Clinical studies of cardiac function in sepsis are potentially confounded by factors such as variable timing from the onset of disease, illness severity, pre-existing cardiac disease, and the impact of therapy such as fluid resuscitation, mechanical ventilation, and vasoactive and inotropic drugs. Animal models offer a method of studying aspects of sepsis while controlling for many potential clinical confounders. Lipopolysaccharide (LPS)-induced endotoxemia is an accepted, clinically-relevant, experimental model of sepsis [7]. The aim of the current investigation was to evaluate this model for links between echocardiographic evidence of LVDD, including TDI, and structural change using histopathology.

Material and Methods


Male Sprague-Dawley rats were studied. They were fed autoclaved rat chow, allowed water ad libitum, and they were housed in a room with constant temperature (21°C) and a 12-h light-dark cycle. Animals were allowed to acclimatize for at least 1 week prior to experimentation.

Rats (N=14) were randomly allocated (1: 1) to either endotoxemia (LPS) or control saline groups. A previously described model of hyperdynamic endotoxic shock was adapted for this experiment [8]. Anesthesia was induced and maintained via tracheostomy (14G Insyte cannula, Becton Dickinson Infusion Therapy Systems Inc., UT, USA) with isoflurane (up to 2%). Mechanical ventilation (Harvard Small Animal Ventilator Model 683, Harvard Apparatus, MA, USA) was titrated to normocarbia (arterial pCO2 4.8–5.8 kPa).

Body temperature was maintained throughout the experiment by use of reflective foil insulation and an underbody electric heating pad. Cannulae (24G Insyte cannula) were placed in the carotid artery for monitoring of mean arterial blood pressure (MAP) and femoral vein for intravenous access. Pressures were transduced using a fluid-filled system (BD DTXPlus™ DT-4812 disposable transducer kit, Franklin Lakes, NJ, USA 07417) combined with a Hewlett Packard M1277A transport monitor (Hewlett Packard, USA). All rats received 0.9% saline at 3 mL/h via the carotid line.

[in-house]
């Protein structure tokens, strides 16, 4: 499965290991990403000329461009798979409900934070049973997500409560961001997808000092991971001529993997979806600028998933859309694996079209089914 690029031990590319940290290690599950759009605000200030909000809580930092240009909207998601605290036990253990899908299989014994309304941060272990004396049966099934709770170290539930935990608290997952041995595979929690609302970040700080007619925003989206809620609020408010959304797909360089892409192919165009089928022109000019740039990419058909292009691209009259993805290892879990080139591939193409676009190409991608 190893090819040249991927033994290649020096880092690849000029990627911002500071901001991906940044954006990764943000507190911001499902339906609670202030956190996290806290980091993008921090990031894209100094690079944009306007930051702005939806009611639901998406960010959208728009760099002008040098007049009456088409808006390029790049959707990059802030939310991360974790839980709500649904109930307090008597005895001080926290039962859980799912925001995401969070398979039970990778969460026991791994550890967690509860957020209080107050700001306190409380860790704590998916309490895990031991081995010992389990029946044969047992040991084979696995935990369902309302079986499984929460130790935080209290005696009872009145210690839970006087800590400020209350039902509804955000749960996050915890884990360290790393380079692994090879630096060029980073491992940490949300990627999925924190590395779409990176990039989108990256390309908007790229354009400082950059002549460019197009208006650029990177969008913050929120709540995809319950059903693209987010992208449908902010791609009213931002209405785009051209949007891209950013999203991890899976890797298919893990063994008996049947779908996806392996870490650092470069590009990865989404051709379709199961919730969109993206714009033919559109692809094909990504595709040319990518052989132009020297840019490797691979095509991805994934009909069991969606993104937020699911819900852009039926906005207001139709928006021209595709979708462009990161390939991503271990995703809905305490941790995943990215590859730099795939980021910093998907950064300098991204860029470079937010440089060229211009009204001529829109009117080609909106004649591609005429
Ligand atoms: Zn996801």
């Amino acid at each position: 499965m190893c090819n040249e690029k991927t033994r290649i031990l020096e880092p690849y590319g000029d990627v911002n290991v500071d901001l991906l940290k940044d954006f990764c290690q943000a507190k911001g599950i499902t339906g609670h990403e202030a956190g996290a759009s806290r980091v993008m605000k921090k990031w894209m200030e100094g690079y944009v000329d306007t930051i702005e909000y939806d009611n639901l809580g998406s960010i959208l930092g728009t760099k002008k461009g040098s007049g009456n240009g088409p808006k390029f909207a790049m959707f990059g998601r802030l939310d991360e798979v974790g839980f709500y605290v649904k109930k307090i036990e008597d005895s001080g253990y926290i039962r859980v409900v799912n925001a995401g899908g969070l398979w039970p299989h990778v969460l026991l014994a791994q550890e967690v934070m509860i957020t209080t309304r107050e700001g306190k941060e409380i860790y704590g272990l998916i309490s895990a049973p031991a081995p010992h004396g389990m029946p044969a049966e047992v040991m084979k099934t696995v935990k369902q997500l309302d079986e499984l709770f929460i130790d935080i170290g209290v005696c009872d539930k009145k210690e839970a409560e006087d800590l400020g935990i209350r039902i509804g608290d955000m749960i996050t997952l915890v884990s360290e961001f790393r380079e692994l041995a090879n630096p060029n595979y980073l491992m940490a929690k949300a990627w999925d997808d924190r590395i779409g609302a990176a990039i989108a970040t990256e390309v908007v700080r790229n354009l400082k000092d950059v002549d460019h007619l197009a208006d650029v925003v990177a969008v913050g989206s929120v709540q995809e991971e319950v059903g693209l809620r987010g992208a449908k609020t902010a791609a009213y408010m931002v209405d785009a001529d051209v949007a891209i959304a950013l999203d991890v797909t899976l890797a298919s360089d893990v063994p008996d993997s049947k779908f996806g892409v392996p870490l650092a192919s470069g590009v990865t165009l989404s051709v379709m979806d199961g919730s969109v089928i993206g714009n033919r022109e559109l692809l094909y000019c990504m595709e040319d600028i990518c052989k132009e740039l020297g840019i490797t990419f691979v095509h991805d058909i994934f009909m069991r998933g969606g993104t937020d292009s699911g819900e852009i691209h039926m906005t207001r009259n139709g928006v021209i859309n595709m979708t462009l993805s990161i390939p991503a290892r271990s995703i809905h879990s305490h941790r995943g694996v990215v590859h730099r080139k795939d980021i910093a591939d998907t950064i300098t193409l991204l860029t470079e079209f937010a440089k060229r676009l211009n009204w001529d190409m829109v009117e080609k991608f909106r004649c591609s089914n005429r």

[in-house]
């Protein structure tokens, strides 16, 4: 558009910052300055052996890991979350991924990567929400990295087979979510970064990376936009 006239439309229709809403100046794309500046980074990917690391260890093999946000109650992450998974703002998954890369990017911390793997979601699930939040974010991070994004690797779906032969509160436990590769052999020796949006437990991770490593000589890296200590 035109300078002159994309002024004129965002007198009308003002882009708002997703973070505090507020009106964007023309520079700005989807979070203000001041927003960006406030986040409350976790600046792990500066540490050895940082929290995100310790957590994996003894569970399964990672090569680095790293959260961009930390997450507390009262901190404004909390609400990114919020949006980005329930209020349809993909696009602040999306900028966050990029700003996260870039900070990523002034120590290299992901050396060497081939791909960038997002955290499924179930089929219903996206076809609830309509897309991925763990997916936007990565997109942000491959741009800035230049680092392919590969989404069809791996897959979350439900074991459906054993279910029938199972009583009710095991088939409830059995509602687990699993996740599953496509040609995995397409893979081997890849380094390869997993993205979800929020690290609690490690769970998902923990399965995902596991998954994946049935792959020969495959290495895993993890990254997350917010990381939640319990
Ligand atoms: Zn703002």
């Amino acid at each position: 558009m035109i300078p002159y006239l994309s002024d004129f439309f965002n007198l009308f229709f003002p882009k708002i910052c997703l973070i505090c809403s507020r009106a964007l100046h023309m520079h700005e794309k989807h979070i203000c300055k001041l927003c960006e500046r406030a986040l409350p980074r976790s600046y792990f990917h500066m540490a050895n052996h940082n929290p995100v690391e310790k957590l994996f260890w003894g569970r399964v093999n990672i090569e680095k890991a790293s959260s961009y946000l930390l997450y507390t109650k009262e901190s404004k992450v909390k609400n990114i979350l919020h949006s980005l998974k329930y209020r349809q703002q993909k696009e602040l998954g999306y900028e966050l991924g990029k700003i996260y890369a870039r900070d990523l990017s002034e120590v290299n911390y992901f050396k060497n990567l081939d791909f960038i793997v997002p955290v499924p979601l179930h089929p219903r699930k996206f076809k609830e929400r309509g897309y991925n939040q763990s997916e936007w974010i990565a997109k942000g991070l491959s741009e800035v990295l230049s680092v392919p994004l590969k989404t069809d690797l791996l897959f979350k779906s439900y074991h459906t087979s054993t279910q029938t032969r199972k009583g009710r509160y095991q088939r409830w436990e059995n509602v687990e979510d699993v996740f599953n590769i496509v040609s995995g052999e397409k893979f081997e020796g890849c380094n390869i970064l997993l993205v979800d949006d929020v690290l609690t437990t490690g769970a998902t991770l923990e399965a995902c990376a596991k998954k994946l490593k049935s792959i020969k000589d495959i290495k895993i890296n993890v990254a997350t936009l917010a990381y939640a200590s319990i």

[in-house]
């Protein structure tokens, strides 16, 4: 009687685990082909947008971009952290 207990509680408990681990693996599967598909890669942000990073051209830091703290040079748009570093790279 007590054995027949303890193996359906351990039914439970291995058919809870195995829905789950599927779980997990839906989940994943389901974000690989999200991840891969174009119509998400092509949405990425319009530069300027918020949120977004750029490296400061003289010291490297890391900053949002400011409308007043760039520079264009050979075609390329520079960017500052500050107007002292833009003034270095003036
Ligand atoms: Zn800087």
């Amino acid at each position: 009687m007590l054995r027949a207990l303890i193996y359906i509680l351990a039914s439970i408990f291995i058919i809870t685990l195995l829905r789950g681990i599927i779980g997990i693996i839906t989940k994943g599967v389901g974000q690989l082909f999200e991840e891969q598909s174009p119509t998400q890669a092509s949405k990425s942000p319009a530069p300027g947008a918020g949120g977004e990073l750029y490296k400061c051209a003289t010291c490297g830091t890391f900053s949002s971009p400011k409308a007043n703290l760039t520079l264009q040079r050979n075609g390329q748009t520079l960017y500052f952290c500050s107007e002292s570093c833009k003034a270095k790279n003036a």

Following a 30-min period of stabilization, baseline assessment (echocardiography and blood collection) was performed. Rats then received a 30-min intravenous infusion (1 mL/kg) of either 0.9% saline or 10 mg/mL endotoxin (Escherichia coli [E. coli O55: B5], Sigma, MO, USA). Follow-up assessment (echocardiography and blood collection) 2 h after completion of the infusion (2.5 h after baseline) defined the primary endpoint for evaluating differences between groups (endpoint). After final assessment, euthanasia was performed by intraperitoneal injection of pentobarbitone sodium. Necropsy was performed on all animals.


All care and research with the use of laboratory animals was performed with approval by The University of Queensland Animal Ethics Committee (UQ AEC protocol 675/05).


Rats were studied in the left lateral position. Echocardiographic examinations were performed by a single, experienced echocardiographer (B.H.) using a commercially available echocardiographic system (Vivid 5 with 15MHz rodent probe, GE Healthcare). Unless stated otherwise, measured variables resulted from the mean of 5 consecutive cardiac cycles.

LV end-diastolic internal dimensions (LVIDd) and end-systolic internal dimensions (LVIDs) were measured by two-dimensional targeted M-mode tracings. Percent LV fractional shortening (FS) was calculated as FS=(LVIDd−LVIDs)/LVIDd×100.

Doppler interrogation of LV outflow tract velocity was guided by apical 5-chamber view [9]. Heart rate (HR), velocity time integral (VTI), mean velocity (Vmean), and peak velocity (Vpeak) were measured. Transmitral flow velocities were recorded by pulsed-wave Doppler with the sample volume placed at the mitral valve tips from the apical 4-chamber view. Peak early diastolic transmitral flow (E) velocity was measured.

Myocardial velocities were obtained using tissue Doppler settings, with the pulsed-wave Doppler sample volume at the septal mitral annulus in the apical 4-chamber view. Myocardial peak early (e′) diastolic velocity was measured. Due to anticipated rapid heart rates, A (and a′) wave fusion were expected, in which case E (and e′) were measured as described by Nagueh and colleagues in the presence of sinus tachycardia [10].